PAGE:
China’s Global Development Spending Spree: Winning the World One Yuan at a Time?

Samantha Custer and Michael J. Tierney


China’s Promotion of New Global Values

François Godement


Praise for the Strategic Asia Program

“Every year NBR’s Strategic Asia assembles leading experts to analyze key aspects of international relations in the Asia-Pacific. It has proved year in and year out to be the model for practical and timely analysis that meets high scholarly standards for depth and rigor.”

The Strategic Asia annual edited volume incorporates assessments of economic, political, and military trends and focuses on the strategies that drive policy in the region. Learn more about Strategic Asia.



Andrew S. Erickson, “Power vs. Distance: China’s Global Maritime Interests and Investments in the Far Seas,” in Ashley J. Tellis, Alison Szalwinski, and Michael Wills, eds., Strategic Asia 2019: China’s Expanding Strategic Ambitions (Seattle, WA: National Bureau of Asia Research, 2019), 247-77.


An examination of China’s maritime power projection along a continuum of national interests and capabilities that diminish with distance and could be subject to slowing, setbacks, or reversal.


Under Xi Jinping’s ambitious emphasis on national rejuvenation, China is growing in all dimensions of national power, acquiring increasingly far-flung interests overseas. It is facing mounting domestic and international pressure to address them with unprecedented capabilities, particularly with its rapidly developing navy, and is allocating increasing resources with which to do so. Yet approaching and sustaining the remarkable U.S. constellation of global support capabilities that allow the U.S. to engage in combat operations against another major military worldwide seems unrealistic for China—even looking out over decades—given both the uniquely favorable opportunities that the U.S. has enjoyed and China’s geographic liabilities. Moreover, in its fourth decade of sustained growth in national power, China faces increasing headwinds that will likely slow its future progress overseas, as well as internal risks that may even draw it inward. Even if China becomes convulsed by internal problems, its very disarray could subject its immediate neighbors lacking significant sea buffers to tremendous challenges.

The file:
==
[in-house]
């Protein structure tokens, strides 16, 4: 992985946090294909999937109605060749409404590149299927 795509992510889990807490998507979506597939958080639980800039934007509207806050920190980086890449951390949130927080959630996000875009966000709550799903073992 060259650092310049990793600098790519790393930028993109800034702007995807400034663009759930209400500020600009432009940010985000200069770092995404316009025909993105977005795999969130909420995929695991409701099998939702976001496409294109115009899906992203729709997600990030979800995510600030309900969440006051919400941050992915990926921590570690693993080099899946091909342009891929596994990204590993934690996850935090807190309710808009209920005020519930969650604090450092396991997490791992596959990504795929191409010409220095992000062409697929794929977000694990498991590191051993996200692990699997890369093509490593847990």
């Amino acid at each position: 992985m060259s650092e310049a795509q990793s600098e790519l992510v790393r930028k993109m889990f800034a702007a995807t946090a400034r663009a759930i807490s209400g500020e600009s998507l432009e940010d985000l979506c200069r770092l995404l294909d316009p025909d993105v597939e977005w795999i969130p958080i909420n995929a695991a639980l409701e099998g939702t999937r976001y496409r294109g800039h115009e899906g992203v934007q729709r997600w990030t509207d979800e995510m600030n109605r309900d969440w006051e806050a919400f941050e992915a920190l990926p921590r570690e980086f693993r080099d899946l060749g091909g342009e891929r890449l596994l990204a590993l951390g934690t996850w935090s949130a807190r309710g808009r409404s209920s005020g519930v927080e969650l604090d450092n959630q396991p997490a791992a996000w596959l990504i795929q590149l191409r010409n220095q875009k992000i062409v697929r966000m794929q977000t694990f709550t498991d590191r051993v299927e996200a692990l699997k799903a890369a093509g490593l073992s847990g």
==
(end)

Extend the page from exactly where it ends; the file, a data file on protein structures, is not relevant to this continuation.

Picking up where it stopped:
• To counter China’s expanding maritime presence, the U.S. should carefully cultivate its global network of alliances and partnerships, which is a unique strength offering unparalleled influence, access, and power projection. 
  • Particularly for worst-case scenarios, U.S. decision-makers must consider how to leverage China’s strong power-distance gradient to shape its behavior across a full spectrum of contingencies. 
  • U.S. planners must address enduring technological imbalances and invest accordingly in capabilities to counter China’s military counterintervention approaches while targeting its vulnerabilities. 

Andrew S. Erickson is a Professor of Strategy in the China Maritime Studies Institute at the U.S. Naval War College. 

Ashley Tellis, p. 23:

“Andrew Erickson’s chapter on China’s global maritime interests and investments in the ‘far seas’ carefully delineates the different factors that have taken Beijing along this path and offers an assessment of its consequences and limitations. That China has embarked on such a course at all obviously conveys its growing confidence: reflected in Hu Jintao’s articulation of the PLA’s new historic missions, these developments confirm China’s desire to take on expanded responsibilities beyond the mere defense of its homeland.